Clamping down on mortgages
The dynamic between the Canada Mortgage and Housing Corporation and the real estate sector is occasionally reminiscent of a Wile E. Coyote and Roadrunner cartoon. Every time the Crown corporation plots to slow down the housing sector, it manages to elude the scheme and, with a triumphant “beep beep,” bolt down the road at a furious pace.
Through CMHC – rather than Wile E. Coyote’s much-favoured Acme Corporation - Ottawa has used several tools designed to slow Canada’s residential real estate market. It put a 25-year limit on new mortgages, it implemented the minimum requirement of a five per cent down payment, it publicly preached caution.
Those measures may have been briefly effective, but after each lull the momentum soon gathered and house prices and demand invariably took off again. Last month, for example, house sales in Toronto were up 16 per cent from a year ago and up 40 per cent in Vancouver.
But all that could change soon. As an added bonus, any thought of privatizing the Crown corporation could also be squelched for the foreseeable future.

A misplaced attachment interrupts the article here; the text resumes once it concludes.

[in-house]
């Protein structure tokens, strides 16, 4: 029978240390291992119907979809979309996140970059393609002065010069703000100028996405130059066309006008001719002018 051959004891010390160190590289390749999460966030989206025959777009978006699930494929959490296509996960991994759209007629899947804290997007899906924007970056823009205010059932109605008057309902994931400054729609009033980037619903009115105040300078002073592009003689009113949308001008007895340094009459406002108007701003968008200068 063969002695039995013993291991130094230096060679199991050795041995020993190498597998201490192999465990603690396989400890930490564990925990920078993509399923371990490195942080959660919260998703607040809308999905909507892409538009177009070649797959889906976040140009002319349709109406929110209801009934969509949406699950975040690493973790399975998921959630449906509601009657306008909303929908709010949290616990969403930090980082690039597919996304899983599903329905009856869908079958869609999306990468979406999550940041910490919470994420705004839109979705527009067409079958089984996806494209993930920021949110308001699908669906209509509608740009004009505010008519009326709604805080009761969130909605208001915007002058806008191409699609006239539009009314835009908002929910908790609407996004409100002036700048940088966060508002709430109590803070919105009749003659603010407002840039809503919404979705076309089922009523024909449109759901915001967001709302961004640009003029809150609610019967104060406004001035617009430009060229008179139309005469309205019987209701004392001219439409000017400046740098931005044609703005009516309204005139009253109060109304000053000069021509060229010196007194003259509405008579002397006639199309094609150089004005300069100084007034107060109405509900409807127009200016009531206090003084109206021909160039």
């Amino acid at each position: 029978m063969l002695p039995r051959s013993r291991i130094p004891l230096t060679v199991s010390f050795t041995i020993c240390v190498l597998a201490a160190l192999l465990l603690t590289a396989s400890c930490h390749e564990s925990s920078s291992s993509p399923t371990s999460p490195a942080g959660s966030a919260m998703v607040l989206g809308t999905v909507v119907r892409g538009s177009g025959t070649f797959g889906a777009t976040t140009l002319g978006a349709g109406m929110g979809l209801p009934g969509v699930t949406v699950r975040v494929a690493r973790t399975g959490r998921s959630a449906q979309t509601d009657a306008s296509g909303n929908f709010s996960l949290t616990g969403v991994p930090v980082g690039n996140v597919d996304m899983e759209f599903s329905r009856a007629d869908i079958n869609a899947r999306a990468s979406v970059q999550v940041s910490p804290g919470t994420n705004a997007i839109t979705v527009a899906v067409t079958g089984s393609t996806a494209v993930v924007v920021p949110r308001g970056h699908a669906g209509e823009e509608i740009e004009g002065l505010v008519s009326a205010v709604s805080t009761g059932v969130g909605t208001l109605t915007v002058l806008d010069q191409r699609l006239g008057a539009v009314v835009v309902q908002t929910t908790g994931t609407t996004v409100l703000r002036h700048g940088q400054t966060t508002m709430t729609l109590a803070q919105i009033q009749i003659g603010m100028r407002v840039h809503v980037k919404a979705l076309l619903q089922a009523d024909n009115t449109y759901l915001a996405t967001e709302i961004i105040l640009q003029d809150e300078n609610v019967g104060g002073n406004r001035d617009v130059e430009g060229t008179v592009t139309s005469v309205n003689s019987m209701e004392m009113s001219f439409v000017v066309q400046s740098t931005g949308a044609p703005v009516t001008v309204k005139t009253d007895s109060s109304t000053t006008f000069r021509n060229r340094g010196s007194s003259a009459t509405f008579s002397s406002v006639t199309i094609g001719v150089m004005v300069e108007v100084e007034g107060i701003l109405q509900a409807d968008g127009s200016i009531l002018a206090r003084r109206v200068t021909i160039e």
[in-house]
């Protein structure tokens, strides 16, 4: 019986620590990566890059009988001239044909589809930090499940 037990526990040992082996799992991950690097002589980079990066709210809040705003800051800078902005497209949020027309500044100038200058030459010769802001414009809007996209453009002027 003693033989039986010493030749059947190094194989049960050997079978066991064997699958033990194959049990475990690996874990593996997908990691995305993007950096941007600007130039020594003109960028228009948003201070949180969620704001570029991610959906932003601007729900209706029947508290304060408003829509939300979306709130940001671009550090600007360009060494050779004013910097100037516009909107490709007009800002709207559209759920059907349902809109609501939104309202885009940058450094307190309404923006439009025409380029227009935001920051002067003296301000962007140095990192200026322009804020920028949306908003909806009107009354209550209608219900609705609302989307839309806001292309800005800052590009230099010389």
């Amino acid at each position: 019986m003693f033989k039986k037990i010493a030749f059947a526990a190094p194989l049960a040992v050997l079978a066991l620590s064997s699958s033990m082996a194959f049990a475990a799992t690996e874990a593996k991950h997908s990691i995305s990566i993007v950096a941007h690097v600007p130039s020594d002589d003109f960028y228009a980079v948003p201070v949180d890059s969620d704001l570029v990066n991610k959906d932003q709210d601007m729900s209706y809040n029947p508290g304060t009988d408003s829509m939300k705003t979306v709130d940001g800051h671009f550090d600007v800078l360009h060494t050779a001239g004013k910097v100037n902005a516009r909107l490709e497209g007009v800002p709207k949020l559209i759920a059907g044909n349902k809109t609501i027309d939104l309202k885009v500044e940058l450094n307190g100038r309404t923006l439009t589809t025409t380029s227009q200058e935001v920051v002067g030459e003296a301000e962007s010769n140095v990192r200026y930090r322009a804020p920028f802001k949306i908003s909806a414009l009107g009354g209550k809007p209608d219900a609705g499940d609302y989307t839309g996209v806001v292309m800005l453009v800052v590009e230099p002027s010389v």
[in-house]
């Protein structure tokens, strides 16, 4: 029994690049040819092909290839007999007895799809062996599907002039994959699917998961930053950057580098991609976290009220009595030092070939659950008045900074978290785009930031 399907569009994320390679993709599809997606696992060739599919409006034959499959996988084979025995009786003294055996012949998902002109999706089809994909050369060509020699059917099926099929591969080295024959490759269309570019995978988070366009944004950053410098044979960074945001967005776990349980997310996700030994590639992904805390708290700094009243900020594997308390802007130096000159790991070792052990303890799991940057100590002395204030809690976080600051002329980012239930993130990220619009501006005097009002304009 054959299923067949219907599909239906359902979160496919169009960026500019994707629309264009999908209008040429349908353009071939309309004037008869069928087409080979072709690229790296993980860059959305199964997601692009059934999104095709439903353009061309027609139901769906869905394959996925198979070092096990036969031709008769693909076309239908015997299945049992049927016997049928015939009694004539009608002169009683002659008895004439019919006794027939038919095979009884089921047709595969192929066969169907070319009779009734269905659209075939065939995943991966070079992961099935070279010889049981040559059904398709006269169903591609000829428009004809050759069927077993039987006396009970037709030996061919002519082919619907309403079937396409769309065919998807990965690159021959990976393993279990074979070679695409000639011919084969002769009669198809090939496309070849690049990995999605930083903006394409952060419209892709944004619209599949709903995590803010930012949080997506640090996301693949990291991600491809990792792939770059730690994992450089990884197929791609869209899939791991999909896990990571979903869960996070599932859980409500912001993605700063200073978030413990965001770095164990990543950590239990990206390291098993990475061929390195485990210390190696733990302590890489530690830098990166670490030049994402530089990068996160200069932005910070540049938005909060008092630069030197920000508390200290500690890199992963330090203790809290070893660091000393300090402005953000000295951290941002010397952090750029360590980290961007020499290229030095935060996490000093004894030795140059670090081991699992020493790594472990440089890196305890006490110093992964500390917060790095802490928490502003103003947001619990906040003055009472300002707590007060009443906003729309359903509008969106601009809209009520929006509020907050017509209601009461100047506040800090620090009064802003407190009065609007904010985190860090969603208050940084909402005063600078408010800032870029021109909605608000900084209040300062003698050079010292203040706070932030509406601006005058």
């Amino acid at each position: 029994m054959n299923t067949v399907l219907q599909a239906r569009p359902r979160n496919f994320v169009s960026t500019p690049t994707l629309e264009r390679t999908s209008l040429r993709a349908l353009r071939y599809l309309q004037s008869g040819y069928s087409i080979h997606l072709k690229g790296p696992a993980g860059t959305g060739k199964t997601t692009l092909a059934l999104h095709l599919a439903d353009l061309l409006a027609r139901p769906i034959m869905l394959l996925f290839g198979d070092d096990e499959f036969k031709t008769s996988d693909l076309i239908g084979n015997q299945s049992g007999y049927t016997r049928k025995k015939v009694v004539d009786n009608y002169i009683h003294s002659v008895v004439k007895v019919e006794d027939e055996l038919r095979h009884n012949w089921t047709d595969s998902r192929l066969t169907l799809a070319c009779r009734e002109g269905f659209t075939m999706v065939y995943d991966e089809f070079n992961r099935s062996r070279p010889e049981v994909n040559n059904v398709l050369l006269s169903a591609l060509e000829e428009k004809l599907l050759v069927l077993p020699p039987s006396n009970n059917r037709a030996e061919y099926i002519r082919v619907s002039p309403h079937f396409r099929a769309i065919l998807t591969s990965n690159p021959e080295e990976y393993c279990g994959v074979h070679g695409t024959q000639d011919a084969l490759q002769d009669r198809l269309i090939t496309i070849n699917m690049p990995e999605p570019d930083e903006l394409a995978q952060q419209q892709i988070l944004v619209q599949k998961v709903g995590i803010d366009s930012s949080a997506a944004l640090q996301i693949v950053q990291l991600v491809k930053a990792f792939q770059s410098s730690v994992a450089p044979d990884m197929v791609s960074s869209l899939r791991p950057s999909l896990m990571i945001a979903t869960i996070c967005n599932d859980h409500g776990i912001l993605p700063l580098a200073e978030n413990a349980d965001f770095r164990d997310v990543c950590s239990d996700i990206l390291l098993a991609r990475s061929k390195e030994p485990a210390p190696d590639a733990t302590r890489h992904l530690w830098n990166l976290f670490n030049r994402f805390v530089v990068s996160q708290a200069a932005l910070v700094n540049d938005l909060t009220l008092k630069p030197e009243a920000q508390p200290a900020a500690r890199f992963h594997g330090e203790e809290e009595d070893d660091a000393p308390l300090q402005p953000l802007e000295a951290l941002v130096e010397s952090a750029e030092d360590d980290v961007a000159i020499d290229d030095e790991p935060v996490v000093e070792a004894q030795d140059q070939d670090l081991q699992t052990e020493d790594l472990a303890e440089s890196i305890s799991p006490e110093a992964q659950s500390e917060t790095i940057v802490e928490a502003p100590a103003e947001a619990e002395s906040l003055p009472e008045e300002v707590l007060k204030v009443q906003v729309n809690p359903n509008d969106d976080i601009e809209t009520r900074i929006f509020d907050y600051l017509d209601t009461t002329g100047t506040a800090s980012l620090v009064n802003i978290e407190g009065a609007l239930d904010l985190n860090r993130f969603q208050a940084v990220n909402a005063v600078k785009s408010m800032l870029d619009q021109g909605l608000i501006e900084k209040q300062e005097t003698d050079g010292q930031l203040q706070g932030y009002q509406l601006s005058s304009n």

Instead of targeting homebuyers, the CMHC (which insures mortgages worth $562.6-billion and is fast approaching its $600-billion limit) is now taking aim at the lenders who are responsible for financing the real estate boom that has caused the federal government and the central bank chronic concern.
In a nutshell, it’s curtailing the number of mortgages that it will insure against default. Homebuyers with less than a 20 per cent deposit are required to carry that insurance, which protects lenders by shifting the burden of mortgage risk to taxpayers.
To that end, the CMHC recently notified banks, credit unions and other mortgage providers that they will each be restricted to a maximum of $350-million of new mortgage guarantees this month under its National Housing Act Mortgage-Backed Securities (NHA MBS) program.
Lenders have brought this cap on themselves: For 2013, the CMHC has the authority to guarantee loans of up to $85 billion under the program. By the end of July, however, strong consumer demand and aggressive lending meant that $66 billion had already been committed. (That compares to $76-billion in mortgage loans during all of 2012.)
Going forward, that cap that will make it harder - and more expensive - for financial institutions to access the funds they lend as mortgages. It’s expected the new rules could raise mortgage rates by 25 to 60 basis points.
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